Rugby World Cup 2019: Brad Shields facing deadline to prove fitness as England reveal injury update

England coach Eddie Jones has imposed a deadline on when his injured contingent of players must prove they will be able to play a full role in Japan

Marler comes out of retirement to be named in England's World Cup training squad

Brad Shields faces a race against time to prove his fitness for the Rugby World Cup after defence coach John Mitchell confirmed the Wasps forward will be sidelined for up to six weeks – the day England begin their training preparations in Japan.

The flanker suffered foot ligament damage during England’s first day of training in Treviso for their two-week Italian camp, and was forced to fly home for treatment as uncapped Harlequins back-row Alex Dombrandt took his place.

Shields is going through his rehabilitation plan, but Mitchell revealed that the timescale for his return puts him in danger of missing the imposed deadline by Eddie Jones to prove his fitness, with the head coach ready to cut his contingent of injured players that also includes Jack Nowell and Mako Vunipola unless they prove that they can contend with a full campaign in Japan.

“Brad’s got a tear in the lower foot. It’s always niggly but it’s four-to-six weeks. But we’ll continue to be updated with him and appraised of his recovery to see where he gets to,” said Mitchell.

“Eddie will decide, obviously we’ve got a deadline and that’s important but Eddie will decide on who’s right and who’s not right. There’s plenty of time to go and there are no major concerns.”

Like Shields, Nowell also returned home this week to continue his recovery from ankle surgery following the Premiership final, but the mood seems more optimistic surrounding his road ahead and he remains on course to make the final 31, which will be selected on 12 August.

“Jack’s going really well,” added Mitchell. “He’s just returned for a routine surgical review so it’s something that was in his programme which happens with surgical situations. He’s just going through his routine.

“(We’ve) got no idea. We’ll have a clearer idea once he comes out of his surgical review.”

The two remain the biggest concerns for Jones, given that Saracens lock George Kruis returned to full training this week after recovering from his own ankle procedure, while Vunipola is expected to be available at some stage during the Rugby World Cup warm-up matches against Wales and Ireland over the coming weeks.

“George is back in training this week which has been really good for him,” said Mitchell. “He’s been fantastic and the medical team have done a great job on his progressive return and he’s back in filled with enthusiasm and looking great. Mako’s progressing nicely so we should see him back at some point in August. Again Eddie will decide that, but he’s progressing really nicely.”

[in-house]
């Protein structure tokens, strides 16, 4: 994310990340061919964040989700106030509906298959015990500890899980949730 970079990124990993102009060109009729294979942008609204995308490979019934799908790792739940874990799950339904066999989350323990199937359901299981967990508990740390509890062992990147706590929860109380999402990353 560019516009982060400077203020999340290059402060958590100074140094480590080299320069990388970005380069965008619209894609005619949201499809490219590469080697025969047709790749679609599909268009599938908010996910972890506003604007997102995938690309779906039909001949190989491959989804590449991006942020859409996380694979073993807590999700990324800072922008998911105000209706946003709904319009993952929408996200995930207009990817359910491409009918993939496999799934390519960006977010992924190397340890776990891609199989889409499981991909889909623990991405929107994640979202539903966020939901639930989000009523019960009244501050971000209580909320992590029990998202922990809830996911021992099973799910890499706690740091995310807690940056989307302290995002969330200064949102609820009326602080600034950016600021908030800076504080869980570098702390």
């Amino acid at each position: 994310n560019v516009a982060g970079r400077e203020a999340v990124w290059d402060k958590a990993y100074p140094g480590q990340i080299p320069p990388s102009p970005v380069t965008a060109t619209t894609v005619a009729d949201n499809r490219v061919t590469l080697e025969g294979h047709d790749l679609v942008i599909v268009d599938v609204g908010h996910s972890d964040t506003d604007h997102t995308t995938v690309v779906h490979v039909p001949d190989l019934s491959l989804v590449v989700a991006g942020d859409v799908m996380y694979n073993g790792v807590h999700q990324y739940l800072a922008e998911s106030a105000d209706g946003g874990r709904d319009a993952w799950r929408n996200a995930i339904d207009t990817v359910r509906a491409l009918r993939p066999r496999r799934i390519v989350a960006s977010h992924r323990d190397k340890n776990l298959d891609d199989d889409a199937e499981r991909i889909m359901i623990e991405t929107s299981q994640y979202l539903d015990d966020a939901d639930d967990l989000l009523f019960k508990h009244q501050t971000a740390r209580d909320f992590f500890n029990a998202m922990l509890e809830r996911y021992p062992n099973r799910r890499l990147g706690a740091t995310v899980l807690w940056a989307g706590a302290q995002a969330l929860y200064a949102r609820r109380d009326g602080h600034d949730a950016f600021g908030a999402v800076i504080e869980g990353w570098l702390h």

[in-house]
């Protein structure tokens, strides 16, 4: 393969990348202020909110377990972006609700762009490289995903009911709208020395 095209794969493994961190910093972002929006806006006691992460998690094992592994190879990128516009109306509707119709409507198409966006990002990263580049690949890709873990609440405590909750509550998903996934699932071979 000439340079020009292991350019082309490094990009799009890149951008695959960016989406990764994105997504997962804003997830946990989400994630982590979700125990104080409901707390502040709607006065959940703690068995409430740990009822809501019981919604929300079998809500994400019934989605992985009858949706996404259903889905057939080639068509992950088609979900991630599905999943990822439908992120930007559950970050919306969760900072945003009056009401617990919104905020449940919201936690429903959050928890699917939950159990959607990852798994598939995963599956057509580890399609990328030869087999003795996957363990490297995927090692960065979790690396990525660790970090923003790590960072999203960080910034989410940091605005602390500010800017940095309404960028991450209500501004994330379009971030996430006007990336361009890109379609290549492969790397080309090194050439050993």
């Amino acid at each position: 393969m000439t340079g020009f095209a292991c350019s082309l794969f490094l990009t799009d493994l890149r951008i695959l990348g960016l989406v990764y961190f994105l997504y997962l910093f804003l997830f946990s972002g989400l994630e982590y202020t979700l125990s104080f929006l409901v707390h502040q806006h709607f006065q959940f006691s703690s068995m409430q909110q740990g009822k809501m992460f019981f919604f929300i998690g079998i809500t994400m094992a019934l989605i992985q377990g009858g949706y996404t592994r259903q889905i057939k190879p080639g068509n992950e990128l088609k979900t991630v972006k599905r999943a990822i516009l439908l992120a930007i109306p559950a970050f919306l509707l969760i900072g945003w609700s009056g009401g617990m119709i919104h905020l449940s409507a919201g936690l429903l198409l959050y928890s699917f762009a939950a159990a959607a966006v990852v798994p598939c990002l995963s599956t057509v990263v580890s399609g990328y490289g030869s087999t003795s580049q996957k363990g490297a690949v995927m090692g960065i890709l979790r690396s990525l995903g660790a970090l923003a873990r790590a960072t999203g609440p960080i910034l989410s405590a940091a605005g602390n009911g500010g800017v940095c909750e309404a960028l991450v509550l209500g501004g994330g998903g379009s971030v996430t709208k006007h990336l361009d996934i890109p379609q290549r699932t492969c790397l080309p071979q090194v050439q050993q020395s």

The remaining 37 players in Treviso will continue to be put through their paces until Friday in the extreme humidity in preparation for what they can expect in areas of Japan, with this being the first of two training camps to take place in Italy before Jones’ squad departs for the Far East.

Brad Shields is facing a race against time to be fit for Rugby World Cup selection

As well as humidity levels reaching as high as 90 per cent in temperatures topping out at 36 degrees Celsius, the players had to contend with Conor O’Shea’s Italy squad coming into camp on Monday, although there was no repeat of the fiery session with Georgia during the last Six Nations campaign as a tight rein was kept on both sets of players.

“It’s been good, the guys are working very hard. It’s certainly asking good questions and greater demands on people’s work-rate off the ball and the little things that are unseen when you’re challenged by heat and fatigue so everyone’s working very hard. It’s asking a lot of questions mentally and physically which is what we want.

“For those of you that have experienced any sort of form of exercise in humidity it takes a while to adapt and it varies from 10 per cent to 15 per cent (at home), but I think we’ve had humidity ranging between 75-90 per cent here,” explained Mitchell. “It makes you sweat and it sits on you as well so the intake of fluid and electrolytes is critical every day.

Mako Vunipola remains in individual training as he recovers from hamstring surgery

“Italy were in yesterday and in our unit training, that was invaluable. It’s always nice at some point during your preparation to train against an organised opposition that you’re not familiar with on a day-by-day basis, and it was really constructive and very unemotional, which can often not be the case when you have forwards up against forwards. But I think both countries got a lot out of it.

“It was just purely unit training and there were rules around contact constraints, so certainly no bone-on-bone or live contact, it was purely units-only.”

England get their first warm-up match underway on 11 August against Wales, just one day before Jones announces his final 31-man squad for Japan 2019, although the Australian has the ability to tinker with who's in and who's out until the start of September under World Rugby's rules.

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